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Celebrating World Mosquito Day

Forget about sharks, crocodiles, snakes, or even humans. The deadliest animal on earth is the mosquito. These creatures have been taking millions of lives every year, as they transmit numerous diseases; zika, yellow fever, dengue, chikungunya, and malaria are just some of them.

On August 20, we celebrate World Mosquito Day, a great opportunity to raise awareness of the dangers of mosquitoes, and the diseases they carry. The date was created in 1897 to mark the ground-breaking work of Sir Ronald Ross, who discovered that female mosquitoes transmit malaria between humans.

Emerging ag is honoured to count as our client Target Malaria, an international not-for-profit research consortium investigating novel genetic technologies to help eradicate malaria of Africa. Target Malaria aims to tackle malaria at the source: the malaria mosquitoes. By reducing the population of malaria mosquitoes, the project aims to reduce the transmission of the disease. The strategy focuses on decreasing the number of female vector mosquitoes in a population as only the females bite.

We have made significant progress in the fight against our deadliest enemy and malaria in the last twenty years. According to the WHO World Malaria Report 2019, malaria cases continue to decline globally, from 231 million in 2017 to 228 million cases in 2018. In the past decade, 23 countries have been certified malaria-free. However, 405,000 people still died from the disease in 2018 – children aged five and under accounted for 67% of the total. We are also seeing malaria cases increasing in the highest-burden countries with 93% of malaria deaths occurring in Africa.

Current tools used to combat the disease, such as bed nets, indoor residual spray, drugs, and improved diagnostics were, and still are, responsible for saving millions of lives worldwide. However, they were not able to eradicate the disease in many countries. They do not reach well remote and rural populations and rely too much on individuals to change their behaviours and use them correctly and frequently. The increasing resistance to insecticides and antimalarial medicine does not make the fight any easier. 

We need new tools if the world wants to eradicate malaria completely, as notably highlighted in reports from WHO and the Lancet Commission. However, COVID-19 remind us that we also need robust health care systems. The pandemic is already affecting prevention and treatment programmes of malaria and other diseases worldwide.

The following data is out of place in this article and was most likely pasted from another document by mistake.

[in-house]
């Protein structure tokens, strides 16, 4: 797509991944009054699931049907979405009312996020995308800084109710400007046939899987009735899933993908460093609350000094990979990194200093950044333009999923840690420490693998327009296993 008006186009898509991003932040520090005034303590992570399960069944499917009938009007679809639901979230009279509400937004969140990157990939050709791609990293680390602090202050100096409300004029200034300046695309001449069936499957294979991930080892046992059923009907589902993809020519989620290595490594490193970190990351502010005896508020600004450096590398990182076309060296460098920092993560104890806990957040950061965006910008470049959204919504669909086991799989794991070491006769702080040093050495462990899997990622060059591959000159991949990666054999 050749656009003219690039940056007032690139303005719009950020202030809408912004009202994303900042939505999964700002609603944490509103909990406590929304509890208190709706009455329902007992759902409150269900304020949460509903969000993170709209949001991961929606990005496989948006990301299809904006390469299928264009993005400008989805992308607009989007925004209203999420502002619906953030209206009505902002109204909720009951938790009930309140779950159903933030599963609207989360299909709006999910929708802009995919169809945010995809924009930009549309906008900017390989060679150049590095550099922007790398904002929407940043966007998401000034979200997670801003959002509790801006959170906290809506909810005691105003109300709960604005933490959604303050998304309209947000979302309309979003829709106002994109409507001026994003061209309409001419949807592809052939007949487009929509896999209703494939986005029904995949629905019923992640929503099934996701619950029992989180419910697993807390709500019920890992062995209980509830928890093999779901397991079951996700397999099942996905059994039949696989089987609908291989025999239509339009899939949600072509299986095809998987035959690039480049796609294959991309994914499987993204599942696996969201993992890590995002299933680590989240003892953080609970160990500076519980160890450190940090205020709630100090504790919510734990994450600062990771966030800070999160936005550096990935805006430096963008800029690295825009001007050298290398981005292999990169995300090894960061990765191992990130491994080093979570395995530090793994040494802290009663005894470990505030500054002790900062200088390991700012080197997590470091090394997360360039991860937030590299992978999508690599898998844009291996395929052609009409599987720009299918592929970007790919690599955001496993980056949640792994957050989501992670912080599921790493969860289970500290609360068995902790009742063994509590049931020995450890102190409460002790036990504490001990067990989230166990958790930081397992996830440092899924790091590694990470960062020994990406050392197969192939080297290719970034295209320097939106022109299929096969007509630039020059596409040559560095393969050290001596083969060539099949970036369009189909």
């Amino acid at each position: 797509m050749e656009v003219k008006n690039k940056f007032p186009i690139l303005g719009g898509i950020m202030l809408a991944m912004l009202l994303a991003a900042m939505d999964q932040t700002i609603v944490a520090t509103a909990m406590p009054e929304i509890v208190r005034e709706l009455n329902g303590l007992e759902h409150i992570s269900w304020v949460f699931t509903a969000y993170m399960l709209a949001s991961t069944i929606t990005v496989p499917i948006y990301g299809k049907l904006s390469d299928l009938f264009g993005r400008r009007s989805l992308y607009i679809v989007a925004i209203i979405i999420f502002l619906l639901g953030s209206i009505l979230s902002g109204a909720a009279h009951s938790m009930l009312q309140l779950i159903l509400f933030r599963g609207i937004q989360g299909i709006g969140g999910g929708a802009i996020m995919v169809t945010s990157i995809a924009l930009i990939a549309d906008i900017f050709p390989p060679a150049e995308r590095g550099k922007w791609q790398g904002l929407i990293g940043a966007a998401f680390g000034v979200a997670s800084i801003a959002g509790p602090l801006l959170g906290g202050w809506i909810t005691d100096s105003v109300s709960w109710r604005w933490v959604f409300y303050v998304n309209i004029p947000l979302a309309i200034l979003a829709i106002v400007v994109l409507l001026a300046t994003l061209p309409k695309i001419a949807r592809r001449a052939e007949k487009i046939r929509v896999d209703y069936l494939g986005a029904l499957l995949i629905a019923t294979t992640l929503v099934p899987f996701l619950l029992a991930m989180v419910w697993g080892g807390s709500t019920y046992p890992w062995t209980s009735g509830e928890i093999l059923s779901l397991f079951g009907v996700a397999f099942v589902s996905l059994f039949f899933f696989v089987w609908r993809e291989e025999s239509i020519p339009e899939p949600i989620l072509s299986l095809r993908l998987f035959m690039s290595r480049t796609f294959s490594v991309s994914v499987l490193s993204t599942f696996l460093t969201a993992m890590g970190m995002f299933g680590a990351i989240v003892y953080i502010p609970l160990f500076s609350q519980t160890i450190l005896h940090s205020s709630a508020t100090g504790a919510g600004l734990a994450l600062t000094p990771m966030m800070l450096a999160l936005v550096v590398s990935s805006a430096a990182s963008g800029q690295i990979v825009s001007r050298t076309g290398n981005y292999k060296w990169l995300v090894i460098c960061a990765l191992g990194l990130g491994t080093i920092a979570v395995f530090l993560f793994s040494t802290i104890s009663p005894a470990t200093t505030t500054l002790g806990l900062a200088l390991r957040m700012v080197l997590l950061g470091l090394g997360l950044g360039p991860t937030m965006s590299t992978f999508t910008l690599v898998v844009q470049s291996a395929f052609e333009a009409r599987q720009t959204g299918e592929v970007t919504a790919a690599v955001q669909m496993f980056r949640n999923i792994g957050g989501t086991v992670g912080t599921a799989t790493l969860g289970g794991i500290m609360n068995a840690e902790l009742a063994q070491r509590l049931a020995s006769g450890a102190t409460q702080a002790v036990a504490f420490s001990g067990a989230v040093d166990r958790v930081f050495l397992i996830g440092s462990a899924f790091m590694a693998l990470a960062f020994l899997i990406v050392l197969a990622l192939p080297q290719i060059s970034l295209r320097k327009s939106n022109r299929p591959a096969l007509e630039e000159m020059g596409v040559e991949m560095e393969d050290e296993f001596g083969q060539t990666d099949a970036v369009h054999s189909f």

According to The Global Fund, three-quarters of 106 countries reported disruptions on HIV, tuberculosis and malaria programmes. The organisation is expecting 382,000 additional malaria deaths in 2020 compared to 2018. A similar conclusion can be found on this report from WHO and this paper from Imperial College London.

Target Malaria works with some of the most renown entomologists, molecular biologists and geneticists to co-develop genetically modified mosquitoes with African institutions. These genetically modified mosquitoes can potentially become a cost-effective and sustainable intervention against malaria, complementing existing tools to fight the disease. Learn more about Target Malaria’s entomological work:

Target Malaria’s insectary in Terni, Italy

Target Malaria’s insectary at Imperial College London

Tour of Target Malaria’s insectary MRTC, Mali

Tour of Target Malaria’s insectary at the IRSS, Burkina Faso

Let us use the World Mosquito Day to call for further commitments from governments, international organisations, and donors to eradicate malaria. Let us use this day to remind the world that efforts to eliminate vector-borne diseases must not be disrupted. COVID-19 exists in addition to, not instead of other health challenges. We need to be better prepared to avoid setbacks when other health crisis emerges.

Help us to create a buzz this World Mosquito Day. Check the website of the RBM Partnership to End Malaria to know how!

Zaira Lanna

As a Strategy Manager, Zaira works on stakeholder engagement strategies, risk monitoring and policy development in a range of projects, mostly related to public health and ecosystem conservation.

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